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Suboxone | Clearbrook Treatment Centers

If you’ve been looking at ways to quit using opioids, chances are you’ve come across the drug Suboxone. This is becoming a more popular way to deal with addiction. It’s an opioid analgesic that professionals are prescribing to opiate addicts as a way to ease the discomfort. It contains buprenorphine and naloxone, otherwise known as Narcan. There has been a lot of debate over whether Suboxone is a healthy treatment option or if it creates more dependency. Let’s take a look at some facts.

What Is Suboxone?

Buprenorphine has been used since 1985 as a mild to moderate pain reliever prescribed by doctors. It is best used when given in lower dosages.

Naloxone has been a popular remedy to reverse the damaging effects of opiates during an overdose. It was generally given by a doctor or emergency room professional.

Suboxone is a mixture of these two medications.

For Withdrawal Symptoms

Suboxone is supposed to limit the opiate addict’s withdrawal symptoms while trying to get sober. It is said to reduce the frequency plus intensity of opiate cravings. If this is true, then it is a safer alternative to the withdrawal of harmful opiates such as morphine, Fentanyl and heroin.

To protect the safety of a patient, treatment centers that administer Suboxone will slowly reduce the amount given until the patient is no longer taking any opiates.

The problem with this philosophy is that many patients end up with a dependence to Suboxone, as a result of an extended treatment plan. What was intended to break someone’s addition to an opiate has actually created a new one. Each year, emergency room visits due to buprenorphine-related overdoses are climbing.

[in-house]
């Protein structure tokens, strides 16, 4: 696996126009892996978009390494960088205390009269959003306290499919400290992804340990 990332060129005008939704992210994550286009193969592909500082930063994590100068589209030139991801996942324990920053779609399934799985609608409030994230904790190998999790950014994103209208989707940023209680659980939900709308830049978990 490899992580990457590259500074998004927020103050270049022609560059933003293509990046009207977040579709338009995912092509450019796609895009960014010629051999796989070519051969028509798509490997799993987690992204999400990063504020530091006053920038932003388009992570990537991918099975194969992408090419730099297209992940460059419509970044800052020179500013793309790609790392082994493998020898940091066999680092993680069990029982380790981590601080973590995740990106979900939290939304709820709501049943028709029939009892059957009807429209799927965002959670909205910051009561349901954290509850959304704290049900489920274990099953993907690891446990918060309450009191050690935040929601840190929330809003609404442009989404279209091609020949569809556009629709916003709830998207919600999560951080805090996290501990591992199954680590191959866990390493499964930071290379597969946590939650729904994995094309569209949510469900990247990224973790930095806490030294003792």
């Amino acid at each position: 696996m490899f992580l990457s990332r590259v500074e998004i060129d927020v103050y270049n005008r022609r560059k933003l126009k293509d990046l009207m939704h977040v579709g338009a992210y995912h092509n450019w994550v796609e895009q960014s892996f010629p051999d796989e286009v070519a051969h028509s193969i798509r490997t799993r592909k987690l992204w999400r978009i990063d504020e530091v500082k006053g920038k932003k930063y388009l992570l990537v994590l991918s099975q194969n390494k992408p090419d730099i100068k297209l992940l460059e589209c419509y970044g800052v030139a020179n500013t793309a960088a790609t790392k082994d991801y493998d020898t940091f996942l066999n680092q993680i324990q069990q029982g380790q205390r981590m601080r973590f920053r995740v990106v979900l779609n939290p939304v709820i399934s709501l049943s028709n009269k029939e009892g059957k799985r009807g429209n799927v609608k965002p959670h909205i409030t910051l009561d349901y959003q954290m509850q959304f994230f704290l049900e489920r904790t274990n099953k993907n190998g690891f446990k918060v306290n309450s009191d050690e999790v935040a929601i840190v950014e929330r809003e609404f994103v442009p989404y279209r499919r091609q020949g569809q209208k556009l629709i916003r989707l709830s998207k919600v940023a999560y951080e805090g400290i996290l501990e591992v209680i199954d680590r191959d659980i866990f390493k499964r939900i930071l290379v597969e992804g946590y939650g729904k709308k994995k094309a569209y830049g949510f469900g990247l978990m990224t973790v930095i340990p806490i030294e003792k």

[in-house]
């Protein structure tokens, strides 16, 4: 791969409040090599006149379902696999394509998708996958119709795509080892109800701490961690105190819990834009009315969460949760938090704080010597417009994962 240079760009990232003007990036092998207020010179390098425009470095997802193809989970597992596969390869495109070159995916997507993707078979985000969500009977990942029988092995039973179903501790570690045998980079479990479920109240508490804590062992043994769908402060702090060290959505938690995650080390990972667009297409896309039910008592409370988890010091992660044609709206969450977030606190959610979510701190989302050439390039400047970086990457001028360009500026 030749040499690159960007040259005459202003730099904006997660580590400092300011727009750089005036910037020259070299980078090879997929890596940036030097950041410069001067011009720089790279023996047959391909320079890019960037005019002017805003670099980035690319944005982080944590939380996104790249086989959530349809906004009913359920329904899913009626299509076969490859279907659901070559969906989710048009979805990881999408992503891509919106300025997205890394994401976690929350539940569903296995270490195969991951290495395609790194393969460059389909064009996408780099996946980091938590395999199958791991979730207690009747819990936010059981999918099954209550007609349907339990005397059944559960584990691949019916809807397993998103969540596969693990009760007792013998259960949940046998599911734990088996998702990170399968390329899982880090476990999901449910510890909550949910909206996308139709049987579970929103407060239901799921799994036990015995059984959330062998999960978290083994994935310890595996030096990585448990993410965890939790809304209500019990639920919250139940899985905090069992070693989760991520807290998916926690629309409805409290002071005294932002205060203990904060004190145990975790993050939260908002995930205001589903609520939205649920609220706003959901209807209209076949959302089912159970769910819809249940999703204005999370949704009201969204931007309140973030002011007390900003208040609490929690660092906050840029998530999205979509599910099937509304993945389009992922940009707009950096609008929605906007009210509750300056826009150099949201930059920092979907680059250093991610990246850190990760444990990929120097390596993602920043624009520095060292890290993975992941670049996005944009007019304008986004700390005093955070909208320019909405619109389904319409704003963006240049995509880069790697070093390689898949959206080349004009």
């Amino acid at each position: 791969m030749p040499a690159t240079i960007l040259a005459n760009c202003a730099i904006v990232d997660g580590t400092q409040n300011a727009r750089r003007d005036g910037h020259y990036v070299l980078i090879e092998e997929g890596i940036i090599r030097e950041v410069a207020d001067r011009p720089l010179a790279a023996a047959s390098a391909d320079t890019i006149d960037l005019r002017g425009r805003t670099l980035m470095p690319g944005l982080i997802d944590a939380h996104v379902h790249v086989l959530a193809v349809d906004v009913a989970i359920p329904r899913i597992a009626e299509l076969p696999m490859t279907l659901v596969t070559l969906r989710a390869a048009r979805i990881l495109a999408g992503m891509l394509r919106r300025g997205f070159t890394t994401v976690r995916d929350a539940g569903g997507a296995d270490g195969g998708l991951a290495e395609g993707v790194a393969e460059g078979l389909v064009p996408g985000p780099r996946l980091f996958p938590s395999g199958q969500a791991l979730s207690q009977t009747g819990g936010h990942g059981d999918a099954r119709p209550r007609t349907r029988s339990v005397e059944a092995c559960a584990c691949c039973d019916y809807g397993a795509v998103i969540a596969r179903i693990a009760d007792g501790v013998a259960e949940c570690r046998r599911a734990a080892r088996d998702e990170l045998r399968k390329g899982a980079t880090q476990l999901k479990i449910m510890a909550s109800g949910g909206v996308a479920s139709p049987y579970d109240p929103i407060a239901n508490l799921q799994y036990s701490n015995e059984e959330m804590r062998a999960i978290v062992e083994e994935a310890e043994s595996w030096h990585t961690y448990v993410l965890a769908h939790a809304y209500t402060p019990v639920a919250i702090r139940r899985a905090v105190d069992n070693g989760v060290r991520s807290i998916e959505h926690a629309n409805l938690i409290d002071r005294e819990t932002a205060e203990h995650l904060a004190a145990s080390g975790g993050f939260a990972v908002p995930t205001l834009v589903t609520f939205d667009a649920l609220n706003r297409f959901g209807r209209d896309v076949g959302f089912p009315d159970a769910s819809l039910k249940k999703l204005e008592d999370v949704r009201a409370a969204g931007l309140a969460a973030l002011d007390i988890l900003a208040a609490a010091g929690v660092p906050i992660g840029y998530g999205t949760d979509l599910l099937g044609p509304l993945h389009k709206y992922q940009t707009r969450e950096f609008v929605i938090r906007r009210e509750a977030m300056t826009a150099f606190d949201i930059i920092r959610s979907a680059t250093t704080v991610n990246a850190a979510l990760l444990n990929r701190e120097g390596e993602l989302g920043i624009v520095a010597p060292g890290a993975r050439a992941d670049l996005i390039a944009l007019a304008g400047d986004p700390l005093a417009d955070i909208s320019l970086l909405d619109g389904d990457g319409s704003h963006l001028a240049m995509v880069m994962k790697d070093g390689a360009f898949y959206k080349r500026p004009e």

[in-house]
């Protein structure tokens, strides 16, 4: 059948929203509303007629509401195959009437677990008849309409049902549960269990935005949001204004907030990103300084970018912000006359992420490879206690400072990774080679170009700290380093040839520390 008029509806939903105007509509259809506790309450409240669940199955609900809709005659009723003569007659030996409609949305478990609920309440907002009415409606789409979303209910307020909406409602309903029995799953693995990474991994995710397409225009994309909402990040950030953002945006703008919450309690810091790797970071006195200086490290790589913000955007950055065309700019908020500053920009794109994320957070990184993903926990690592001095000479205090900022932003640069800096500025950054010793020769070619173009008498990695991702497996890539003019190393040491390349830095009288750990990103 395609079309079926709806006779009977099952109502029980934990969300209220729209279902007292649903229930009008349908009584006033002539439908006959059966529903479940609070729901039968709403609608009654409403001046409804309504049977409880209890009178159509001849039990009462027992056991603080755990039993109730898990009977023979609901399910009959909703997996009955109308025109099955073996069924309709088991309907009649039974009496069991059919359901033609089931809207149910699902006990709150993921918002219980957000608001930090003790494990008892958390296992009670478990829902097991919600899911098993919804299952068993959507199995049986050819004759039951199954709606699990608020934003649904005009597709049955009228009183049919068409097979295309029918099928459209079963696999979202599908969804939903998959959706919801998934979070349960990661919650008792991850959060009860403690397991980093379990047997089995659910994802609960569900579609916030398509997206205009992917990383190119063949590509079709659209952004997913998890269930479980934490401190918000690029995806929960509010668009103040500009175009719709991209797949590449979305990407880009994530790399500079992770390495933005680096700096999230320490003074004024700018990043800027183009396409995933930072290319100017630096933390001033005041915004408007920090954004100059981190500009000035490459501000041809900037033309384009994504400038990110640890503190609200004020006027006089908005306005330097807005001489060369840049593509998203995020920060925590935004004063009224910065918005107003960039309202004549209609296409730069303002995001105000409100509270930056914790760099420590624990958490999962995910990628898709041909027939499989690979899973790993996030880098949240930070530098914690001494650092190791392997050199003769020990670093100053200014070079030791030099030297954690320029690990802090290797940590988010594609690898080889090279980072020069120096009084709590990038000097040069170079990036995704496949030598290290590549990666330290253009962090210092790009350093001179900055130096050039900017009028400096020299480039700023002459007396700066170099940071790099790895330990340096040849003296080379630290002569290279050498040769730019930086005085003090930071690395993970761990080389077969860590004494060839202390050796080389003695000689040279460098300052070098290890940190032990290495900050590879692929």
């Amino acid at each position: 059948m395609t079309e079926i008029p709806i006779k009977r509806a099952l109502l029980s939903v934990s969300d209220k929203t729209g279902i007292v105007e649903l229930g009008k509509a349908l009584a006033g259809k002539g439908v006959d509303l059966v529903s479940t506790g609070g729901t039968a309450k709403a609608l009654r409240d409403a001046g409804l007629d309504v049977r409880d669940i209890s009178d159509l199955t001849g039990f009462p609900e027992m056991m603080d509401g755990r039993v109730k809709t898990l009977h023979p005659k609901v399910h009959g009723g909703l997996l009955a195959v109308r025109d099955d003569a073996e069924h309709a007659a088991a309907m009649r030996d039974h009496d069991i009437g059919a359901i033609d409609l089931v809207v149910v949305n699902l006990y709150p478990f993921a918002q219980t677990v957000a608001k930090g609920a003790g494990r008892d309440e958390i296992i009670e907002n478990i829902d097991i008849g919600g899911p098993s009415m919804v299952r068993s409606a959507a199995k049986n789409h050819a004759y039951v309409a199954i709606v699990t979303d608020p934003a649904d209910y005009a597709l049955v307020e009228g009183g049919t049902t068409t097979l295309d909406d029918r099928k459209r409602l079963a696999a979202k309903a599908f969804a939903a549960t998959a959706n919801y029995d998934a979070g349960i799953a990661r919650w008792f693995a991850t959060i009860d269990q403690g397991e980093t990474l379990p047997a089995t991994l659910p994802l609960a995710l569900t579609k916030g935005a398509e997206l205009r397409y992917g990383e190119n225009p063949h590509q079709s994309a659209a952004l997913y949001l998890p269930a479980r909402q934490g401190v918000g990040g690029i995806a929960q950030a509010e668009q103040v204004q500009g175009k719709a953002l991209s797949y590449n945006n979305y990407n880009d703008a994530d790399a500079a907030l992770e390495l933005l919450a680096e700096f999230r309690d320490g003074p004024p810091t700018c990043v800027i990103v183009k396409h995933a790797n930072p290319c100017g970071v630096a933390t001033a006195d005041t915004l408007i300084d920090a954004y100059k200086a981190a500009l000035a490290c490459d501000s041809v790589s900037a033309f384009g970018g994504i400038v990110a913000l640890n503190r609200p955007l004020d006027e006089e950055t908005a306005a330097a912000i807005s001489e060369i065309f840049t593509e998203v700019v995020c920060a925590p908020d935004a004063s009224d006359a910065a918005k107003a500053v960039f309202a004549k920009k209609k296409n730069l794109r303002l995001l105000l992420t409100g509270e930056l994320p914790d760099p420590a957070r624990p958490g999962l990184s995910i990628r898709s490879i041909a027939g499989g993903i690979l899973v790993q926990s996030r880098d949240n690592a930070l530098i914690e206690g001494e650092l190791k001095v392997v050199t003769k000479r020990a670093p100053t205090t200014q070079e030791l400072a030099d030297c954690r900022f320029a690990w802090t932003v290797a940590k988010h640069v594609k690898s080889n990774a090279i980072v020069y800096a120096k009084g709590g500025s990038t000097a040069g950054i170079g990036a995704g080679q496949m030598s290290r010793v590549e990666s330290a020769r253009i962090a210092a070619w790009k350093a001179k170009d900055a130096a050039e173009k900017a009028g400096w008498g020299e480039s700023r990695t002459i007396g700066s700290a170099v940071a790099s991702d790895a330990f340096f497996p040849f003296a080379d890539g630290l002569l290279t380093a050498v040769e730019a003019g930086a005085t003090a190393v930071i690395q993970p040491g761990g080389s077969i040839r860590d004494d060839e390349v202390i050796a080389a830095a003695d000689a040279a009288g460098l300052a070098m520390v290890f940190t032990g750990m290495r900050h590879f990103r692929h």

Strong Pain Relief

The effects of buprenorphine, when used in the medical field, are impressive. It can provide pain relief which is 20 to 30 times greater than what is achieved through morphine. This leads to a sense of calm, relaxation and even mild euphoria in the patient. When used for the treatment of pain, buprenorphine is effective. Nevertheless, dealing with withdrawal symptoms for an addict is a different story.

There are numerous pitfalls when we attempt to take this strong pain reliever and give it to an addict trying to get sober.

Short and Long-Term Side Effects

Obviously, there is a risk of addiction when a patient begins taking Suboxone, but let’s take a closer look at some other short and long-term effects of this drug. The most common are:

  • Insomnia or sleepiness
  • Confusion and Irritability
  • Depression or Anxiety
  • Jitteriness or Shaking
  • Trouble breathing
  • Nausea
  • Pain in the Joints
  • Feelings of Being Isolated

When someone abuses Suboxone or takes it in combination with alcohol or benzodiazepines, the results can be disastrous. Suboxone abuse leads to respiratory failure, extreme lethargy and even death.

Because Suboxone is a long-lasting opioid, its effects can last up to three days after use. This means that acute reactions tend to be lower than some other opioids. In addition, the effects will be less intense but more drawn out. Obviously, the biggest overall concern with Suboxone usage is creating another addiction.

Suboxone Abuse

Buprenorphine has been used by physicians for 10 years as an alternative treatment option for opioid-addicted patients. As the years go by, the amount of Suboxone prescriptions being filled is on the rise. Here are some interesting statistics from the Drug Enforcement Administration you should know.

  • Fewer than 16,000 physicians were permitted to prescribe Suboxone as of 2013 in the United States.
  • In 2012, 3 million prescriptions were written for buprenorphine. This includes the combination of Suboxone and the buprenorphine medication known as Subutex.